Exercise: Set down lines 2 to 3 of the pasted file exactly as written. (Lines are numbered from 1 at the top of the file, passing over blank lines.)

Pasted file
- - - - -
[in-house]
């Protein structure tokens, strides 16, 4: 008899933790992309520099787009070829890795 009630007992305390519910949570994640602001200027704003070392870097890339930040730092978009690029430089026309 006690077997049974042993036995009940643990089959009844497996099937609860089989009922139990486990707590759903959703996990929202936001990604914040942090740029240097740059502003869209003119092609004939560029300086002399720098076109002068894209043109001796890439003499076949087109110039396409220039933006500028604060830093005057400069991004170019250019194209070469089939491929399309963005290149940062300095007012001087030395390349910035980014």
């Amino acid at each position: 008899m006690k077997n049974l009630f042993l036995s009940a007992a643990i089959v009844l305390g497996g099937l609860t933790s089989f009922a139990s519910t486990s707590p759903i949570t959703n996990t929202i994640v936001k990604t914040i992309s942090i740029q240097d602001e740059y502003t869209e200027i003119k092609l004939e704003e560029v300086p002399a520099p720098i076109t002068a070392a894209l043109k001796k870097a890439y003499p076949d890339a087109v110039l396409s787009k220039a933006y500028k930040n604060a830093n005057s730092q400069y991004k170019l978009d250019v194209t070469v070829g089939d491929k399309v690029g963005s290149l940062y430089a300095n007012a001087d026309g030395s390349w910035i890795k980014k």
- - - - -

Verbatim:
């Protein structure tokens, strides 16, 4: 008899933790992309520099787009070829890795 009630007992305390519910949570994640602001200027704003070392870097890339930040730092978009690029430089026309 006690077997049974042993036995009940643990089959009844497996099937609860089989009922139990486990707590759903959703996990929202936001990604914040942090740029240097740059502003869209003119092609004939560029300086002399720098076109002068894209043109001796890439003499076949087109110039396409220039933006500028604060830093005057400069991004170019250019194209070469089939491929399309963005290149940062300095007012001087030395390349910035980014």
């Amino acid at each position: 008899m006690k077997n049974l009630f042993l036995s009940a007992a643990i089959v009844l305390g497996g099937l609860t933790s089989f009922a139990s519910t486990s707590p759903i949570t959703n996990t929202i994640v936001k990604t914040i992309s942090i740029q240097d602001e740059y502003t869209e200027i003119k092609l004939e704003e560029v300086p002399a520099p720098i076109t002068a070392a894209l043109k001796k870097a890439y003499p076949d890339a087109v110039l396409s787009k220039a933006y500028k930040n604060a830093n005057s730092q400069y991004k170019l978009d250019v194209t070469v070829g089939d491929k399309v690029g963005s290149l940062y430089a300095n007012a001087d026309g030395s390349w910035i890795k980014k």